So, in promoting ethanol you are merely playing a shell game, in which the greenhouse gas emissions are not substantially reduced, but the source of the emissions has been shifted from gasoline to natural gas. Among other things, this will drive up heating costs in the winter, because competition for natural gas will increase as more ethanol is produced. (An alternative, of course, is to use coal to fuel the ethanol plants, but you say you are concerned about global warming. In that case, coal is out).
First, it could set America free from its dependence on foreign oil. As Brazil’s “energy independence miracle” proves, an aggressive strategy of investing in petroleum substitutes like ethanol can end dependence on imported oil.
This kind of nonsense needs to be confronted. Let’s see your calculations, Mr. Daschle and Mr. Khosla. I can show you mine, that demonstrate that if we turned 100% of the corn crop into ethanol, we would displace less than 15% of our annual motor fuel demand. On a “net” basis, though, the displacement is much less because we will have consumed enormous quantities of natural gas in producing the ethanol. Greenhouse gases will increase, but Mr. Khosla will have made a lot of money in the process.
Second thing, I pointed out in my previous essay that there is much more to Brazil’s “energy independence miracle” than “an aggressive strategy of investing in petroleum substitutes”. Brazil can do it because: 1). Producing ethanol from sugarcane is much more efficient, and much less energy intensive; 2). Brazilians use 1/6th of the energy per person that we use here in the U.S., meaning their fuel demand is much lower; 3). Brazilians drive tiny, fuel efficient vehicles; and 4). Gasoline prices in Brazil are even higher than they are in the U.S. (even though gasoline there has less energy content due to the ethanol). So do not pretend that Brazil’s “miracle” is in any way applicable to the U.S., unless you are also willing to implement 1-4 above.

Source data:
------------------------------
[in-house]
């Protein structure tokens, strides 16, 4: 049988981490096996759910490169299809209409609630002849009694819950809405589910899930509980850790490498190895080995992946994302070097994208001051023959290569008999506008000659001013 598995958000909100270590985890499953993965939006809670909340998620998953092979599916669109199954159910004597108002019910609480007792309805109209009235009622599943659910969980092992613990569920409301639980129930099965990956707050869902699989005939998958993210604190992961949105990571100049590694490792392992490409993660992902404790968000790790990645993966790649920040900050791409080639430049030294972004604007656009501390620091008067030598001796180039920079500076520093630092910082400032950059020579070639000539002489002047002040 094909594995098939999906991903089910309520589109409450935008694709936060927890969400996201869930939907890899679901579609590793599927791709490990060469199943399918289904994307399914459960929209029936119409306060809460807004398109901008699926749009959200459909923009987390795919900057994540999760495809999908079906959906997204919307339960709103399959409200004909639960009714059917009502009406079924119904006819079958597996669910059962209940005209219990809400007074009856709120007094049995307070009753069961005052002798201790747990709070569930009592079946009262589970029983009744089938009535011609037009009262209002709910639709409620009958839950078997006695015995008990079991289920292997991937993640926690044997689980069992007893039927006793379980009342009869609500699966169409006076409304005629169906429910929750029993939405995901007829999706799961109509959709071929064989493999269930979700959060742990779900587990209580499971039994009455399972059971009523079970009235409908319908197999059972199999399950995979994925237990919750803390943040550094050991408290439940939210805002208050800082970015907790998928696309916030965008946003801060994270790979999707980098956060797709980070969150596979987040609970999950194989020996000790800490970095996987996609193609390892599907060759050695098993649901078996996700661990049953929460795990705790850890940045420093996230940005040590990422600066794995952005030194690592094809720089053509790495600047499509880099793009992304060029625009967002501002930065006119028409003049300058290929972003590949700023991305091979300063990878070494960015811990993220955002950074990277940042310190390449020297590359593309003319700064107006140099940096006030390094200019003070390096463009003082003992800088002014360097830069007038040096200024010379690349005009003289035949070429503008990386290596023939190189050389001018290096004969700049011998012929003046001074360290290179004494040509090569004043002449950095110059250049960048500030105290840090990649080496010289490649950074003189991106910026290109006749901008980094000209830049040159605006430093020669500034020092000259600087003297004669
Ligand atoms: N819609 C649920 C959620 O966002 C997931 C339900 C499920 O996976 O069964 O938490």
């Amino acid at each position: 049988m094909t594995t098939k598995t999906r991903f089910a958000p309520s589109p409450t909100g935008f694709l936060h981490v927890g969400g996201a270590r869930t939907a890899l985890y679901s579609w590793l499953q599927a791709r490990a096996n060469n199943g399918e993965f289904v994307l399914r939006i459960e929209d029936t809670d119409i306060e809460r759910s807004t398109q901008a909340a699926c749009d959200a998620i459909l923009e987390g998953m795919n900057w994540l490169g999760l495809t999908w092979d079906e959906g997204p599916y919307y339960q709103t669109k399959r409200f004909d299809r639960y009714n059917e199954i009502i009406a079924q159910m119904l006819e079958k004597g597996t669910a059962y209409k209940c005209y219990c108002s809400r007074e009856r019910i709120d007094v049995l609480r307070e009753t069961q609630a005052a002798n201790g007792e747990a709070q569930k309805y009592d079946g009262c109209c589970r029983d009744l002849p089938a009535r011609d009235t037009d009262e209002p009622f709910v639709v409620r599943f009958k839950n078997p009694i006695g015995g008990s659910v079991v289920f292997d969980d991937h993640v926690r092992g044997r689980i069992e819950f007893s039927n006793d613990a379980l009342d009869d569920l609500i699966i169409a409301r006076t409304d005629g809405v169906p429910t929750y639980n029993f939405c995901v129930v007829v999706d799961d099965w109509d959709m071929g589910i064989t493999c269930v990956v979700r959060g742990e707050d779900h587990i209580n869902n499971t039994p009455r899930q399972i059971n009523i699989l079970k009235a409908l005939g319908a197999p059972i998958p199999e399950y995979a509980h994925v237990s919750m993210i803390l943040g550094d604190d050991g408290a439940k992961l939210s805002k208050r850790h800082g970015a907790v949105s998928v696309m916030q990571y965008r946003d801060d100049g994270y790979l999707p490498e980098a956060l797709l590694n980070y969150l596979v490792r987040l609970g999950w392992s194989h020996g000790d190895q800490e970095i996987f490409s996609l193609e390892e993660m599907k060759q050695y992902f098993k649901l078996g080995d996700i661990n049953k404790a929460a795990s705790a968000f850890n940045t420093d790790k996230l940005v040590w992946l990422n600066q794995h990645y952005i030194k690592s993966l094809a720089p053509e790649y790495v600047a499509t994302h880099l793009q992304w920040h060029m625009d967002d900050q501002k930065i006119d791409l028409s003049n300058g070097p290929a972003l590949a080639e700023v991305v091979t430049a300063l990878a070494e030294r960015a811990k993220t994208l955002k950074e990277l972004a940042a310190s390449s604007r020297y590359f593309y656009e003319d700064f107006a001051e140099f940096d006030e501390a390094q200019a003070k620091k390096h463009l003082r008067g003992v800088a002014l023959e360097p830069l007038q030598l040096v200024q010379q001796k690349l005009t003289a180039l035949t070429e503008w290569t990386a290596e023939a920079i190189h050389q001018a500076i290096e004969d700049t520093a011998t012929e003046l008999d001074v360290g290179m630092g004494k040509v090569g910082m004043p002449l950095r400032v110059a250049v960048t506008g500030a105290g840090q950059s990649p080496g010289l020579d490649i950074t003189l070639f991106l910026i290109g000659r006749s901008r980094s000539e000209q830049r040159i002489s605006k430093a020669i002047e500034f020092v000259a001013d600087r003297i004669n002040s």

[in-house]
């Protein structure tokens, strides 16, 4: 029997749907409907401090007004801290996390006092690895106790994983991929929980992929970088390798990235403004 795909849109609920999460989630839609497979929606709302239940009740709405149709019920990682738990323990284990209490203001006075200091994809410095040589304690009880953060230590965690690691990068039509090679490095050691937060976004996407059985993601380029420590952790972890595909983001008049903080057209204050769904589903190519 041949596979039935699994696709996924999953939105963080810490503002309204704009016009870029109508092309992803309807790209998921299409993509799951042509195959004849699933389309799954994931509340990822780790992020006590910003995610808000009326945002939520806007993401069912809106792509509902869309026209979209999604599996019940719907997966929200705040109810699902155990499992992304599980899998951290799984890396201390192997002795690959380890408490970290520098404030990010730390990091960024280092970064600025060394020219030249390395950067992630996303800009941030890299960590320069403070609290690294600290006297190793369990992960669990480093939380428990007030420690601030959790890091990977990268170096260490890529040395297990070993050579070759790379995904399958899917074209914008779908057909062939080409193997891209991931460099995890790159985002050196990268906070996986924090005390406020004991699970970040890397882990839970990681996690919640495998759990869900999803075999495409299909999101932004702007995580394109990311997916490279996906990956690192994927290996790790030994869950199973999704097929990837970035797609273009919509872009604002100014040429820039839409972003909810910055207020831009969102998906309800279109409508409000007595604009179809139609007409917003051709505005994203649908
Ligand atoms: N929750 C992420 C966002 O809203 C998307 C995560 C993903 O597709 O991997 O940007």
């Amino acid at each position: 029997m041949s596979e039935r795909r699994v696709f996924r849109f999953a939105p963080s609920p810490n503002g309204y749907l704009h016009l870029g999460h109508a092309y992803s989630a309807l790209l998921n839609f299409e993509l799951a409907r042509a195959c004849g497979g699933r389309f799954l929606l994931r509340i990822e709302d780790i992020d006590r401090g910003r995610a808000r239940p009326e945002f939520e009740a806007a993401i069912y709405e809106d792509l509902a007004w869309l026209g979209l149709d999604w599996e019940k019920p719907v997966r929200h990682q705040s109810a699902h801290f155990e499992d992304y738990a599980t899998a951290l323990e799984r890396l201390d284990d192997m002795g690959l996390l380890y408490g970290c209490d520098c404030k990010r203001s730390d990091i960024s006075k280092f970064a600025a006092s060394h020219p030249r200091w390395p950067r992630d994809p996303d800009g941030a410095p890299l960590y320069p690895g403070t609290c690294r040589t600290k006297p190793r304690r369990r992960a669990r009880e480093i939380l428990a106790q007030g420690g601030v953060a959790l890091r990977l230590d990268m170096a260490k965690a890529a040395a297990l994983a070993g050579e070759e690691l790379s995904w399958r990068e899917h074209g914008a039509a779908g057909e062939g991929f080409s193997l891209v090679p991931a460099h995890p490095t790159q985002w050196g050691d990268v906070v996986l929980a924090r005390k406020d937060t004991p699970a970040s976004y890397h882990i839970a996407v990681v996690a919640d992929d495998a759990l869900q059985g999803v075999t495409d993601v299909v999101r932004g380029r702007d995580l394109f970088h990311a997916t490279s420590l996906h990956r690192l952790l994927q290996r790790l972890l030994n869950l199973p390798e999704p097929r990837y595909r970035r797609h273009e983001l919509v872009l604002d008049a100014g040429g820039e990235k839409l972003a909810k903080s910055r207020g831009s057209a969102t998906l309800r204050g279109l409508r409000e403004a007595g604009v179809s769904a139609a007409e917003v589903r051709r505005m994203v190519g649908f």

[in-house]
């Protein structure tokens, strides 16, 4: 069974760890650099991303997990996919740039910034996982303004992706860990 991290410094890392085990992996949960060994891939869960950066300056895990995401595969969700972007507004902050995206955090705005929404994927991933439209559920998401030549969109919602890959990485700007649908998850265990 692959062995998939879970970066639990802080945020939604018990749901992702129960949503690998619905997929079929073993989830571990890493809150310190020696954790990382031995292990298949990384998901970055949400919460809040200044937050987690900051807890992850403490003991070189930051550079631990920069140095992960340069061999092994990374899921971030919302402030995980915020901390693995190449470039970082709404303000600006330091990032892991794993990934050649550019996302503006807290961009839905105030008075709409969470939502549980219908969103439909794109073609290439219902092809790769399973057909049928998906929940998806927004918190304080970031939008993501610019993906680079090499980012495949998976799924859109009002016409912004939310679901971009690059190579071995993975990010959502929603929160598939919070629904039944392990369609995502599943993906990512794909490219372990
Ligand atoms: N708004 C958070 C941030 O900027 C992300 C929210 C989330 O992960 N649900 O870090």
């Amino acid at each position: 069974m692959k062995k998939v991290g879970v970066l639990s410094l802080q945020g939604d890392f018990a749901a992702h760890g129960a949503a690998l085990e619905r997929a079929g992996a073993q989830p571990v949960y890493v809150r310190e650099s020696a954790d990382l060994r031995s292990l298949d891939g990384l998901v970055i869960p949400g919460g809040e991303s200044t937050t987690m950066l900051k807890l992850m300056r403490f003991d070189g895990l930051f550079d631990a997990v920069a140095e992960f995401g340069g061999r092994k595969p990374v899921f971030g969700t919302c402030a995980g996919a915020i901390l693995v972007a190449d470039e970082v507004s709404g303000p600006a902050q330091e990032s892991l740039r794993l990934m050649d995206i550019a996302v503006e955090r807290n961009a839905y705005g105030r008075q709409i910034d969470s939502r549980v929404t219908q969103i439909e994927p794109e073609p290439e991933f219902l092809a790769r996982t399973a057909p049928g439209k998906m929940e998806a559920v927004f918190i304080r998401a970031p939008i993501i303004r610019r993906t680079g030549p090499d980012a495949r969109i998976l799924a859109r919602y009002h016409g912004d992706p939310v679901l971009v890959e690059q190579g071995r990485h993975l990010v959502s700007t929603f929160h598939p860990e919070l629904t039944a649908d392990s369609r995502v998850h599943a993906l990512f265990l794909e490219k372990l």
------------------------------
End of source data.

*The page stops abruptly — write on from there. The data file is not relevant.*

Second, switching from gasoline to ethanol produced from perennial energy crops like switch grass can slash our carbon dioxide emissions.
I agree that producing ethanol from energy crops would probably be an improvement over ethanol from corn. So, why don’t you build a cellulose ethanol plant and demonstrate that instead of encouraging more corn ethanol production? Why is your editorial entitled “Miles Per Cob“?
The rest is mostly “Mom and apple pie”, so I won’t comment on it. Instead of appearing as an editorial, Mr. Daschle and Mr. Khosla should have been forced to pay to have this inserted as an advertisement. I felt dumber for having read it. The cynical side of me really struggles to understand their motives. Are they sincere, but just that misinformed? Do they honestly believe that this is the best solution for our energy woes? Or are they just out to make a buck, and so they don’t care that much about adopting solutions that make more sense (but won’t put money in their pockets)? I just don’t know. But I do know that misleading pieces like this will lull the public into complacency about our energy crisis. Writing things like “ethanol can end dependence on imported oil” is an incredibly irresponsible (and false) claim, given that it took a lot more than that to do it in Brazil.